Thesis BELLE2-MTHESIS-2016-002

JTAG Boundary-Scan of the Belle II Pixel Vertex Detector

Philipp Leitl

Max-Planck-Institute for Physics Munich

Abstract: The High Energy Accelerator Research Organization (KEK) is operating Japans largest particle physics laboratory. The particle accelerator KEKB, which is located in Tsukuba, collides electrons and positrons with a center of mass energy of about 11 GeV. These colli- sions produce a lot of different new particles. Some of them are able to leave the beam pipe, others decay before they even reach it. Two of these short living particles are of special interest: the neutral B meson and its anti-particle, the anti B meson. A different behavior of particle and anti-particle breaks the CP-symmetry. The understanding of this CP violation may help explain the origin of the universe, where matter and anti-matter were created in equal parts, but after a process of annihilation the today visible universe remained as surplus. It was the objective of the Belle experiment to study the influence of CP violation on this observed asymmetry between matter and antimatter. For this purpose the collision products of KEKB were recorded by a detector system also called Belle. During its runtime from 1999 to 2010 the experiment provided first proof of CP-violation in the B meson system, measured a lot of decay channels of these particles and observed a number of new particles. The BaBar experiment at SLAC was built for the same purpose and could confirm the Belle data. After the successful verification through the experimental results, Makoto Kobayashi and Toshihide Maskawa received the 2008 Nobel Prize in Physics for their work on CP violation. To continue the research on this field the accelerator at KEK is at the moment upgraded to SuperKEKB to reach a new design luminosity of 8 × 10^35 per cm^2 s. This means, that the upgraded accelerator will have a much higher collision rate. In combination with the aim to make measurements with even more precision, it became necessary to upgrade the detector as well. The new Belle II detector is a combination of improvements of the Belle detector and the introduction of new technologies. One of the new parts will be the innermost subdetector, the Pixel Vertex Detector, which will help to measure decay vertices with a resolution of about 20 μm. This detector is currently under construction at the Max Planck Institute for Physics in Munich in collaboration with several institutes all over Europe. The sensors are produced at the semiconductor laboratory of the Max Planck Institute in Munich. The detector consists in total of almost 8 million DEPFET pixels. This new technology requires specific electronics for controlling and readout. Therefore three different kinds of ASICs are mounted very close to the sensors. Because of space limitations ball grid arrays are used for the contacts to the electronic circuitry. For placing the ASICs onto the sensor module a so called flip chip method is used. After the mounting process a quality assurance is needed to verify that the integration was done correctly and that the circuitry and the electronics are working properly. The designers and the production crew decided to use boundary-scan tests, an industrial standard, as part of the quality assurance. The task of the author was to prepare a testing setup and to implement boundary-scan in time for the series production of the sensor modules. It was necessary to prepare the basic conditions in terms of hardware and software. To gain access to the required nets a breakout board was designed and produced. The description of the boundary-scan implementation in the ASICs, so called BSDL files, were missing or not complete. Also the netlist file, which describes the circuitry, had to be adapted to match the different versions of sensor modules and the ASIC description in the BSDL files. These files were created following the guidelines of the relevant IEEE standard and the special requirements of the acquired commercial boundary-scan software. After the completion of the single parts, the combined system was tested and further optimized. The available preproduction modules of the senor were used for the first measurements. From these results a dedicated boundary-scan project file was created for the series production modules. Also a test setup for the quality assurance during the series production was prepared including a probe station with needle cards. For the final design of the sensor modules no changes are expected, which would have influence on the performance of the boundary-scan system. In this way it is now capable to contribute its part to the quality assurance process during the production of the sensor modules for the Pixel Vertex Detector.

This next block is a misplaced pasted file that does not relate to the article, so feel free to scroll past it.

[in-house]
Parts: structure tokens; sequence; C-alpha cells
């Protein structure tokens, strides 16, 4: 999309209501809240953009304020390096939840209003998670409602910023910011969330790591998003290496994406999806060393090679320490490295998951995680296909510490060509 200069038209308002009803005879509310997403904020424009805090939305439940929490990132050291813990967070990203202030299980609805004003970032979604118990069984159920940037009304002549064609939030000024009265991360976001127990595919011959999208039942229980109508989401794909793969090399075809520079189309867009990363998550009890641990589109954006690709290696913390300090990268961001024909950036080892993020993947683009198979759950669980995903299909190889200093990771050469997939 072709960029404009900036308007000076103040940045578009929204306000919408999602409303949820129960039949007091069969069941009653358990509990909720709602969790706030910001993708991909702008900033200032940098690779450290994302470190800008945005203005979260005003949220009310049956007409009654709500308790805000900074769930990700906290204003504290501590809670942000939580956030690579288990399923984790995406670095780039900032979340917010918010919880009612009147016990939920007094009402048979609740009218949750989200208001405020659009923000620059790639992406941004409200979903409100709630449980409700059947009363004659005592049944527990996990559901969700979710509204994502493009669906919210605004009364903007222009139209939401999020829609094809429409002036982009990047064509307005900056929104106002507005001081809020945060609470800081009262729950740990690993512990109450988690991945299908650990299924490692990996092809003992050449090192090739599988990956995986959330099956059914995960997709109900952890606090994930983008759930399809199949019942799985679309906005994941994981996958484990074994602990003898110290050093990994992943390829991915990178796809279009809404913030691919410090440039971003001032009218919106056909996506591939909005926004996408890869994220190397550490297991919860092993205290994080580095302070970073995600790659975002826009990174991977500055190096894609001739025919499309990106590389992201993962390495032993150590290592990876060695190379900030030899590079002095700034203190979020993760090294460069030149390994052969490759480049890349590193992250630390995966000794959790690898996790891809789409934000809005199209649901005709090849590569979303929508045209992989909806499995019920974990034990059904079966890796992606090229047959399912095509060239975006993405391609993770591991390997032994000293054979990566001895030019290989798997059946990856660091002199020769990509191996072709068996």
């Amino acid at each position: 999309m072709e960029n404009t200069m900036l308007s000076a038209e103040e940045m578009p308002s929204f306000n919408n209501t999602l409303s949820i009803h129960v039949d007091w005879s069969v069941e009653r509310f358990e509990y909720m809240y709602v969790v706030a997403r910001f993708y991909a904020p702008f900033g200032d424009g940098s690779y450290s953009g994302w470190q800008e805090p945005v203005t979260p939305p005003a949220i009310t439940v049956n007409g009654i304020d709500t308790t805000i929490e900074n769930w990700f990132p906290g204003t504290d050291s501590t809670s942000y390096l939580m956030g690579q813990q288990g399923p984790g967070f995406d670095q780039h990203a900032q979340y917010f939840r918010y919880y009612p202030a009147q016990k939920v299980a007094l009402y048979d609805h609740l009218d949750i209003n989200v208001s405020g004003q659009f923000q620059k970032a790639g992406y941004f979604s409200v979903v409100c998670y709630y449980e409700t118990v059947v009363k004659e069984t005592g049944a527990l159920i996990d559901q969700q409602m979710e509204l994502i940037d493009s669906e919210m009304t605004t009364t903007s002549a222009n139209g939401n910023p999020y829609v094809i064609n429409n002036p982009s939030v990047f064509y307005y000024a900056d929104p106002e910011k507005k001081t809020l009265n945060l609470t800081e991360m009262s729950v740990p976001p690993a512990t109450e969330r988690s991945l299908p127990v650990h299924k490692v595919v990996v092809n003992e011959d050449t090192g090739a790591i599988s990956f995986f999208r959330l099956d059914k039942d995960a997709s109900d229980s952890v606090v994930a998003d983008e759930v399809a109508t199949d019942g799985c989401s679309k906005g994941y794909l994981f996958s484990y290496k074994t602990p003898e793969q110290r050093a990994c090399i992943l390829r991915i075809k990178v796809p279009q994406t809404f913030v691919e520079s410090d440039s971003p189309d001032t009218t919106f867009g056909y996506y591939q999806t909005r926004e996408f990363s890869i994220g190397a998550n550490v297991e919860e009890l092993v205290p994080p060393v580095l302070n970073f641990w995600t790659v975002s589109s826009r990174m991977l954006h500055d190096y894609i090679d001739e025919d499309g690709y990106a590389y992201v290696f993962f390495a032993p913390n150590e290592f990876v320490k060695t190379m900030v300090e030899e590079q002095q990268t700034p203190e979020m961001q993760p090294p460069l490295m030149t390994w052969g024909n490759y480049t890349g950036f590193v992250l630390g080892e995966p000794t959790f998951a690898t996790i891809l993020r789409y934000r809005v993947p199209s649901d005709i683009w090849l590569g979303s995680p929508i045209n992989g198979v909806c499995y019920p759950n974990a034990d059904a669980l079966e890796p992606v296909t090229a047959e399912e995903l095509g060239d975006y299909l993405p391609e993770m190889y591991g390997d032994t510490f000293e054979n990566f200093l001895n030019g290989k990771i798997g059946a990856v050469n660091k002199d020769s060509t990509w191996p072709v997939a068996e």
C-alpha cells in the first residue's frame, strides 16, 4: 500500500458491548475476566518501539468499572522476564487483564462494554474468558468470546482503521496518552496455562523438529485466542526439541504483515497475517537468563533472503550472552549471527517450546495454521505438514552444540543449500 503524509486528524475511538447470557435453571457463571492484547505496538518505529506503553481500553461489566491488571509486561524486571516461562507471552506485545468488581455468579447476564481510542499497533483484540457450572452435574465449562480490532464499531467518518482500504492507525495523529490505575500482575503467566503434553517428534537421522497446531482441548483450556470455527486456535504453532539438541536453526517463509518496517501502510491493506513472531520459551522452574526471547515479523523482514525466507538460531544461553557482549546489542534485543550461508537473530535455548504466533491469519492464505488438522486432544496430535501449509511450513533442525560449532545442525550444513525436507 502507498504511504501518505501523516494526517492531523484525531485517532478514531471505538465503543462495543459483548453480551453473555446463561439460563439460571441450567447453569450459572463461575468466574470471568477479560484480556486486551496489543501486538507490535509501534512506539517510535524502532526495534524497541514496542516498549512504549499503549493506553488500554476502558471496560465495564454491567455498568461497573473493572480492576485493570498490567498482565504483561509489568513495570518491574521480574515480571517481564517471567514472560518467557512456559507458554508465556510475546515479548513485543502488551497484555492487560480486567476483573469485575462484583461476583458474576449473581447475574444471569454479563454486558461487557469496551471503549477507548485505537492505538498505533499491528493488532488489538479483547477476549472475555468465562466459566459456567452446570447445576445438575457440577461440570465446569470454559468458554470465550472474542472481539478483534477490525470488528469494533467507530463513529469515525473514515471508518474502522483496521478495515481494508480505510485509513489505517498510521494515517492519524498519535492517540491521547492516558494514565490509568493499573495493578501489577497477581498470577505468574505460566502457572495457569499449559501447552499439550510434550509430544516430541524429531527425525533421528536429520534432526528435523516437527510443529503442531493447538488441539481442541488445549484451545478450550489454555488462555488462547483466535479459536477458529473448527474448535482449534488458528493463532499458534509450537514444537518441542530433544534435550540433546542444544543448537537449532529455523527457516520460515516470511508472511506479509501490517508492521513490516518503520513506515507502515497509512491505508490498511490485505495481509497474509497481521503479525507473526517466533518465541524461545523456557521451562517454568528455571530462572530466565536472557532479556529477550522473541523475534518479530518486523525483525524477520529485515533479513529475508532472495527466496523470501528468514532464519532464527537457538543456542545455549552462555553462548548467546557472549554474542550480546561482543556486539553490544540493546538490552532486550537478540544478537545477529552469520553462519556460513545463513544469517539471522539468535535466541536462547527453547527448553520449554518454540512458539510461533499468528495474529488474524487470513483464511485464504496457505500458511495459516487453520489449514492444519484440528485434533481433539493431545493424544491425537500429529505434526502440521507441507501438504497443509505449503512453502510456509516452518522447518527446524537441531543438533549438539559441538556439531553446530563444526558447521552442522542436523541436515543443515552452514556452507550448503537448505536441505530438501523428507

Note: Presented on 01 12 2015
Note: MSc

The record appears in these collections:
Books, Theses & Reports > Theses > Masters Theses

 Record created 2016-02-27, last modified 2016-08-05

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